The IRS’s use of computer formulas is paying off for the agency, improving productivity and picking out returns that taxpayers agree to settle for the recommended additional amounts.

A report by the Treasury Inspector General for Tax Administration found that the updated formulas introduced by the IRS in 2006 are proving effective in identifying returns that merit a closer look. However, the audit also found there may be opportunities for the IRS to improve how effectively returns selected by the updated formulas are screened before being sent to revenue agents.

TIGTA recommended that the IRS’s Small Business/Self-Employed Division establish a process, at least on a test basis, to evaluate the quality and appropriateness of the reasons that revenue agents and their managers rejected returns selected for review using the new formulas. This would allow corrective actions, if needed, to be identified and taken. SB/SE Division officials agreed with TIGTA's recommendation.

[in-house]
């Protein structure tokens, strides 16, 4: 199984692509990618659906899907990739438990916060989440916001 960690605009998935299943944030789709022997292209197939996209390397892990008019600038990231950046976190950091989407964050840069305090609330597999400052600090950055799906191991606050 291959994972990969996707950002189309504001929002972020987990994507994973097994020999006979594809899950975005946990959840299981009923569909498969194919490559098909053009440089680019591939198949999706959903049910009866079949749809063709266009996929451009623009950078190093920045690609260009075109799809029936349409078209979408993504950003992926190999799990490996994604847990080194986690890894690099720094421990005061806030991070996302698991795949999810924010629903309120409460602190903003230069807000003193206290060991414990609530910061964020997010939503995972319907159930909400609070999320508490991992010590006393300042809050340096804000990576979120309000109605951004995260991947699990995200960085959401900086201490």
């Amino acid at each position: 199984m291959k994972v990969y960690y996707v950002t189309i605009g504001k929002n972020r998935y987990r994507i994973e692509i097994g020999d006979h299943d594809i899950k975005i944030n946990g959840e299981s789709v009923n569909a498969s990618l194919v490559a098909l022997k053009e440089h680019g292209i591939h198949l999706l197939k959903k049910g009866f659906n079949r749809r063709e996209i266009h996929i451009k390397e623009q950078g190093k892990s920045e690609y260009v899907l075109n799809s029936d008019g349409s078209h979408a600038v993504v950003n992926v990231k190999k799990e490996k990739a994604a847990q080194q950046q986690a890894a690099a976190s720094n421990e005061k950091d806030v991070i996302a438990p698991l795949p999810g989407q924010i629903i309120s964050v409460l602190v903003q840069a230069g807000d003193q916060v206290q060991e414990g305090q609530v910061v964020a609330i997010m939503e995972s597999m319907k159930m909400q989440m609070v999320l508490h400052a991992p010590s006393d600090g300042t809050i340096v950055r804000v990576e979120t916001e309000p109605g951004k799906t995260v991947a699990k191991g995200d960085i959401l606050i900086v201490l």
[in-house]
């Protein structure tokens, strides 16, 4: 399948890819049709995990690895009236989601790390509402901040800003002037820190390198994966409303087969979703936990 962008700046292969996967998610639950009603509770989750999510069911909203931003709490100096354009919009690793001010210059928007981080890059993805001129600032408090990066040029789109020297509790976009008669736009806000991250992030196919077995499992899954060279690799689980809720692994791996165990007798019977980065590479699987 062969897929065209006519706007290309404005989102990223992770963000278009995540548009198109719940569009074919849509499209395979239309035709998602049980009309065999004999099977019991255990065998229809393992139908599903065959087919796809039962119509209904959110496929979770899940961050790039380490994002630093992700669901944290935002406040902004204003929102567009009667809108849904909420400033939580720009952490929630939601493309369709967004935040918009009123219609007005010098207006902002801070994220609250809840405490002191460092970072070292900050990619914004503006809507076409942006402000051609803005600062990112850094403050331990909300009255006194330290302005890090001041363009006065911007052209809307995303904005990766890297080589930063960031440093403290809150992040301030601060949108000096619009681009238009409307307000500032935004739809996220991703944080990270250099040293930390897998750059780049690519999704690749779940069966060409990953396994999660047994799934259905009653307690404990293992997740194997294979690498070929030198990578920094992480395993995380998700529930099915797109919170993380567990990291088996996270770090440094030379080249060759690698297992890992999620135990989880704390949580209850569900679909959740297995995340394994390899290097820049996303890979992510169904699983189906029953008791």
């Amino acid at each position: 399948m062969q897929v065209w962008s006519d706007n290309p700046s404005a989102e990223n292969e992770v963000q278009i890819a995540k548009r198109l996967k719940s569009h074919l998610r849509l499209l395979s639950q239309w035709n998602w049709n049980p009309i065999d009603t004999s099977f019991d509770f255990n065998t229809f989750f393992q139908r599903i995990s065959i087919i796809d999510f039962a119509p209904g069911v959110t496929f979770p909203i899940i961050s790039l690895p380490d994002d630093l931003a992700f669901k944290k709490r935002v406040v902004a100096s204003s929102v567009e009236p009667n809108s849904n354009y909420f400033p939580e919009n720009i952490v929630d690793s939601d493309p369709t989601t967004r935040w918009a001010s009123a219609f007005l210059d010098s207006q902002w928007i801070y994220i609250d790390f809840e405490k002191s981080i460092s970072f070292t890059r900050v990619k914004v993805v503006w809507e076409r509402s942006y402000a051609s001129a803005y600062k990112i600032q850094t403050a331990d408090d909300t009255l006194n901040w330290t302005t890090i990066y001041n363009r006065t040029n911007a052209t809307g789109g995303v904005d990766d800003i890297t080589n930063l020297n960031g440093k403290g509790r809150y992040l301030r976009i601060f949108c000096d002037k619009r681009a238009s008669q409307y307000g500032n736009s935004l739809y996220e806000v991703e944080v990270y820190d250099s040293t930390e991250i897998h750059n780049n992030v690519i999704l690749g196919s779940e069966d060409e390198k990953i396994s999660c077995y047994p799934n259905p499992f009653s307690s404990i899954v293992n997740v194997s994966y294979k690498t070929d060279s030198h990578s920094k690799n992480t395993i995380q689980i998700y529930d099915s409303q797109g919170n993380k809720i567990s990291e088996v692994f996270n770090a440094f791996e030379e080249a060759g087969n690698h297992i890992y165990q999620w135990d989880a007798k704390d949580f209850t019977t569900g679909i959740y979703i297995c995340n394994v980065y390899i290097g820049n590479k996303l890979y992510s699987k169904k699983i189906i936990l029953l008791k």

“We are encouraged by overall improvements in examination productivity for individual tax returns and the fact that taxpayers are agreeing with more of the additional taxes recommended in such examinations,” said TIGTA Inspector General J. Russell George in a statement. “However, additional opportunities exist for the IRS to improve the effectiveness with which returns are selected for examination.”

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